Cruelty Free Labels

 

If every Cruelty Free product was marked, wouldn’t it make shopping so much easier? There wouldn’t even be any need for this blog! But as it stands, certification takes a lot of time, money and commitment  from companies, and some simply can’t afford it. Or they choose not to have it.

There are many different versions of Cruelty Free labels from all parts of the world, and I’ll list some examples of these below. The most common that we see in Ireland is the Leaping Bunny Certification and the PETA approved logo.

It is important to be aware of what is legitimate and what isn’t, though. If you take the L’Oreal or Garnier ‘Vegan’ labeling, for instance, you could be easily fooled into believing this is a Cruelty Free product, as Vegan is defined as ‘a person who does not eat or use animal products’. I don’t consider a product or brand that tests on animals to be Vegan, and both L’Oreal and Garnier sell in mainland China. Therefor, their Vegan product claim is false.

Another instance is one I was fooled by myself a few years back. OGX. When I was in Boston, I came across their shampoo and conditioner in a Walgreens and read ‘Not tested on animals’ on the back of the bottles and thought, great! Cruelty Free! However, when a brand writes this, they can take it to mean whatever they feel like. OGX is sold in mainland China, so I can assume they don’t test their products in the USA, but it is sold in China and therefor OGX pay for their products to be tested on animals for sale there. I should also mention that when I examined the OGX bottles in Boots here in Dublin, they didn’t have the same No Animal Testing claim. Odd one, isn’t it?

An opposing example of this though, is Tesco, who bare the same statement on their products; ‘Not tested on animals’. I wrote to Tesco to ask about their position on animal testing, and they were able to confirm to me that all of their household products and other own brand products are not tested on animals and are therefor Cruelty Free (It should be noted that they have their own range of medicinal products and therefor these fall under different categories for animal testing etc. which is a different issue).

We also have companies who do not test, or have finished products or ingredients tested, but do not opt for any certification. Boots is a prime example of this.  They assured me they did not use any animal testing in any area of production, even before the EU ban came into place. They told me they do not feel the need to get a certification, however I wish they did.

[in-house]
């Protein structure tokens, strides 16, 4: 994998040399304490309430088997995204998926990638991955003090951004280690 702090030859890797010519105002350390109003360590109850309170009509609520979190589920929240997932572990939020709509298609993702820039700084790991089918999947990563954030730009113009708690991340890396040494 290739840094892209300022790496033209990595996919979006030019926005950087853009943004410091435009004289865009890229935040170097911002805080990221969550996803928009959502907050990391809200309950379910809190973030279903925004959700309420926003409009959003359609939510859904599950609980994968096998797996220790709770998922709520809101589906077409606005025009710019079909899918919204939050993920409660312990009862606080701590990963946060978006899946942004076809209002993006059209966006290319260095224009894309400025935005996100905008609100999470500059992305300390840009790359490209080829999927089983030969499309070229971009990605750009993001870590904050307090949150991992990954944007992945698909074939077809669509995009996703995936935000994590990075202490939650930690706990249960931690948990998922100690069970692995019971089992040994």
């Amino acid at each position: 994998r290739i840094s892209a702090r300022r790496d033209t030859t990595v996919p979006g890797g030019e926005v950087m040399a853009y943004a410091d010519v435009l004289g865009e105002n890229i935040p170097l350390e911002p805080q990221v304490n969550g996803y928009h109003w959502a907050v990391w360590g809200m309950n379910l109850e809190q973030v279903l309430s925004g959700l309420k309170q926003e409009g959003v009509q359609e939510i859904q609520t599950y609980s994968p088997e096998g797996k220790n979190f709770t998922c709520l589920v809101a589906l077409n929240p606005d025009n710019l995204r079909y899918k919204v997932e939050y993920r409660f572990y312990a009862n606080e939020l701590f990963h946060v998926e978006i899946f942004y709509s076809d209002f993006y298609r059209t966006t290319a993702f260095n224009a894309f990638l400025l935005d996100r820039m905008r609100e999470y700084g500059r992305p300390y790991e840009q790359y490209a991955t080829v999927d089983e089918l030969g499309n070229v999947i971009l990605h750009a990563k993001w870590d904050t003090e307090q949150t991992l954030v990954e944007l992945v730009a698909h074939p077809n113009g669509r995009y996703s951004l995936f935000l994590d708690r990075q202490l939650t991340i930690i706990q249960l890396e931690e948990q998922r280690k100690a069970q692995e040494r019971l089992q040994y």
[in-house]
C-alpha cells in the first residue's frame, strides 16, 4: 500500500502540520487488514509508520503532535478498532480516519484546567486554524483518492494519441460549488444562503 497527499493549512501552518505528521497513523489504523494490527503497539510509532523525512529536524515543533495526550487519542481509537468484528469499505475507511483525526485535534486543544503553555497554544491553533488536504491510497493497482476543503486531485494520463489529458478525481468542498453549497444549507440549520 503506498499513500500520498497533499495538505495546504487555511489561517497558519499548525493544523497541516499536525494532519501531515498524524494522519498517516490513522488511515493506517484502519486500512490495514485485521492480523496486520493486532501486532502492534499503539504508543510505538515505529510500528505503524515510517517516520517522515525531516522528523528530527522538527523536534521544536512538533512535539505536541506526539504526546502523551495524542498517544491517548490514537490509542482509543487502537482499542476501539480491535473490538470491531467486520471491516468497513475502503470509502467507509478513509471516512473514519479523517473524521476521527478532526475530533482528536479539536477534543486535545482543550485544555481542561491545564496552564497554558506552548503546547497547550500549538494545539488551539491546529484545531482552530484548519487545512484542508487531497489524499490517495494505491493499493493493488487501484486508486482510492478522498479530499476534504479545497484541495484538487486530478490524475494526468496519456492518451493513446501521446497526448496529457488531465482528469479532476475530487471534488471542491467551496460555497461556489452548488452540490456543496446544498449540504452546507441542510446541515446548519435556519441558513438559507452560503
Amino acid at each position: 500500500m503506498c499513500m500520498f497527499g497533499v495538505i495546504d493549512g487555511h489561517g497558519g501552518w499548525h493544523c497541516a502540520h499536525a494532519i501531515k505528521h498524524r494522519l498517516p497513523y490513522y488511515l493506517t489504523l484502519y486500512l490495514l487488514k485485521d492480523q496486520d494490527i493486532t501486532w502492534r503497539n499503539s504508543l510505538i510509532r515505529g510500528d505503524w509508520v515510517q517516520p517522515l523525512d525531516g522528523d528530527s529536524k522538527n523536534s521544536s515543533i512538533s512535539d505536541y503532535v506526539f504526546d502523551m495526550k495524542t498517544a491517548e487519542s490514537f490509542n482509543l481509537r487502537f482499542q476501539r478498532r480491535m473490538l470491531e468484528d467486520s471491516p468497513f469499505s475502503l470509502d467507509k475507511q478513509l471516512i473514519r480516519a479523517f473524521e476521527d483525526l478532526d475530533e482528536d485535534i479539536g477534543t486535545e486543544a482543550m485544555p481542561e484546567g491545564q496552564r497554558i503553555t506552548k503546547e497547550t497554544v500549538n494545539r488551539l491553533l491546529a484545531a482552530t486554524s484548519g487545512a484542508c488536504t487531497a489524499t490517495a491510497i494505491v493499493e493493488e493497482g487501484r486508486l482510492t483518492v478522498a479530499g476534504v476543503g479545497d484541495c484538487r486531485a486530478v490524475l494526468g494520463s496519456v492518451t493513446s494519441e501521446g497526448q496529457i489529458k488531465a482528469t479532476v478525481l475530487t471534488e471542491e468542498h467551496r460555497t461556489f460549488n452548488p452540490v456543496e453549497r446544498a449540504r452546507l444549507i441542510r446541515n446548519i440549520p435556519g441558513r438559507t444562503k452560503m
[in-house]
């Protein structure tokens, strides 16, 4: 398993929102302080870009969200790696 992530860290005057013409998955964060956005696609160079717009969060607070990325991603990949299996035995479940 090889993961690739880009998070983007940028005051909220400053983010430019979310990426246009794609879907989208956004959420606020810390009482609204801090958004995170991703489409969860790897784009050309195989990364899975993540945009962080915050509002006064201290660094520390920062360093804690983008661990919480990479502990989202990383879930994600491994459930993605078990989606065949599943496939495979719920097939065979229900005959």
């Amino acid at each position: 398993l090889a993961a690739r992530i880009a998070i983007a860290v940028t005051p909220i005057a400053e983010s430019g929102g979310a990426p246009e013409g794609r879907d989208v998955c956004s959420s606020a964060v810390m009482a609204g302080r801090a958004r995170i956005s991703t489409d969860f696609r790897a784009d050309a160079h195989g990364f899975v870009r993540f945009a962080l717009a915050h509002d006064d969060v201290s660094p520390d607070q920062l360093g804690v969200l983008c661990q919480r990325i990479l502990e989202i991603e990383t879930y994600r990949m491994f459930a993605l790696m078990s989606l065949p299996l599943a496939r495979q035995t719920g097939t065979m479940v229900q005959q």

The final issue to be considered when choosing brands is a personal one.

Some individual brands are Cruelty Free, but have a parent company/ are owned by a company who are not Cruelty Free. This doesn’t affect CF certification of the individual brand, so it is one to be aware of.

Burt’s Bees is the best example of this. They have received the Leaping Bunny certification, but they are owned by a major corporation called Clorox, who are not CF.

Supporting a brand with a Non CF parent company can be looked at two ways:

  • You are showing a demand for Cruelty Free products
  • A portion of the money you pay ends up going to the Non CF parent company

I leave this down to you from here. Personally, I choose to support these brands and help show a demand for these products. But if you choose not to, you can find more info on brands and parent companies here .

Leaping Bunny

LeapingBunny

Leaping Bunny certification comes from Cruelty Free International (formerly BUAV), a major organisation which is made up of 8 different groups: American Anti-Vivisection Society, Animal Alliance of Canada, Beauty Without Cruelty USA, Doris Day Animal League, Humane Society of Canada, Humane Society of the United States, New England Anti Vivisection Society, and the National Anti Vivisection Society. Their aim was to come together to produce a certification which had clear understanding and meaning, as many companies had produced their own versions of ‘CF’ which was able to mean whatever that company wanted.

As mentioned above in the Burt’s Bees example, they do not take the parent company into consideration. It also doesn’t mean that a product is Vegan, so have a look at the ingredients list!

You can read up more here : www.leapingbunny.org

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Choose Cruelty Free (CCF)

choosecrueltyfree

Australia based organisation which has been campaigning for an end to animal testing since 1993. They seem to work in a similar fashion to the Leaping Bunny Programme, whereby a company applies to them for certification and go through months of examination, and pay an annual fee to have the CCF bunny logo on their products. The symbol doesn’t necessarily mean it is vegan though, so you’ll have to check this out with the brand itself! Their website is really interesting and has loads of information on animal testing and sales in China:

https://choosecrueltyfree.org.au/ 

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PETA

PETA (People for Ethical Treatment of Animals) also offer a ‘Beauty Without Bunnies’ certification. However, the process appears to be a lot simpler than the Leaping Bunny, and only incurs a once off fee of $100. Some consumers are more skeptical of the PETA logo, which just reminds us of how hard it is to make the right decisions while shopping!

More information can be found here: https://www.peta.org/living/personal-care-fashion/beauty-without-bunnies/  

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Whatever way you choose to shop Cruelty Free, your actions are making a huge difference and impact in the world!

H x